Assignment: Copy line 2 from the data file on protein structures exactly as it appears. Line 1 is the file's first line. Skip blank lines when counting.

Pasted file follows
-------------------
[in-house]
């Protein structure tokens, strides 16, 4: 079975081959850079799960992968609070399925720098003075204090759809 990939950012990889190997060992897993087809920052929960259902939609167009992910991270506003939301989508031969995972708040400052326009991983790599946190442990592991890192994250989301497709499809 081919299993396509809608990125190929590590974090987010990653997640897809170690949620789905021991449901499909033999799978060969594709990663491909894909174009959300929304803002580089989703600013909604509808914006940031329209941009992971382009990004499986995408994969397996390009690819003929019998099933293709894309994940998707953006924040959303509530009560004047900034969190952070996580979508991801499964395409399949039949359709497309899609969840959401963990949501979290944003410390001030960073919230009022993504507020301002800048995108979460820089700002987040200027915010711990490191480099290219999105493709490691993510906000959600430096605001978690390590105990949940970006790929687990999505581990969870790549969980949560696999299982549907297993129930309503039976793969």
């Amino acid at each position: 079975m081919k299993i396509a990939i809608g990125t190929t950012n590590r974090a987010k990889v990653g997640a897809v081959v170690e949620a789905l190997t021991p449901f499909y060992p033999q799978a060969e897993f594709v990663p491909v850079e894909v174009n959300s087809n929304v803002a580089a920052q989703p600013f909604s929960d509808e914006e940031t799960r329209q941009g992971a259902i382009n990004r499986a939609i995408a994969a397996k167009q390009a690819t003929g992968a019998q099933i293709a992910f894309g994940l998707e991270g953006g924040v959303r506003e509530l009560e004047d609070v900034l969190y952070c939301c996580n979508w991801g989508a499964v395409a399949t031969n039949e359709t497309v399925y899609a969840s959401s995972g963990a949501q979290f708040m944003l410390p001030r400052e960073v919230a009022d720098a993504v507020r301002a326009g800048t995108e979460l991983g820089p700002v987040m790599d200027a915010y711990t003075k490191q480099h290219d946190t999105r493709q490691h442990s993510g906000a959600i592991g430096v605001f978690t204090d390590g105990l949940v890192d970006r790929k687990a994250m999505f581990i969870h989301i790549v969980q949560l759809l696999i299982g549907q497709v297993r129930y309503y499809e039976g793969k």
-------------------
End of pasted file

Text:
């Protein structure tokens, strides 16, 4: 079975081959850079799960992968609070399925720098003075204090759809 990939950012990889190997060992897993087809920052929960259902939609167009992910991270506003939301989508031969995972708040400052326009991983790599946190442990592991890192994250989301497709499809 081919299993396509809608990125190929590590974090987010990653997640897809170690949620789905021991449901499909033999799978060969594709990663491909894909174009959300929304803002580089989703600013909604509808914006940031329209941009992971382009990004499986995408994969397996390009690819003929019998099933293709894309994940998707953006924040959303509530009560004047900034969190952070996580979508991801499964395409399949039949359709497309899609969840959401963990949501979290944003410390001030960073919230009022993504507020301002800048995108979460820089700002987040200027915010711990490191480099290219999105493709490691993510906000959600430096605001978690390590105990949940970006790929687990999505581990969870790549969980949560696999299982549907297993129930309503039976793969």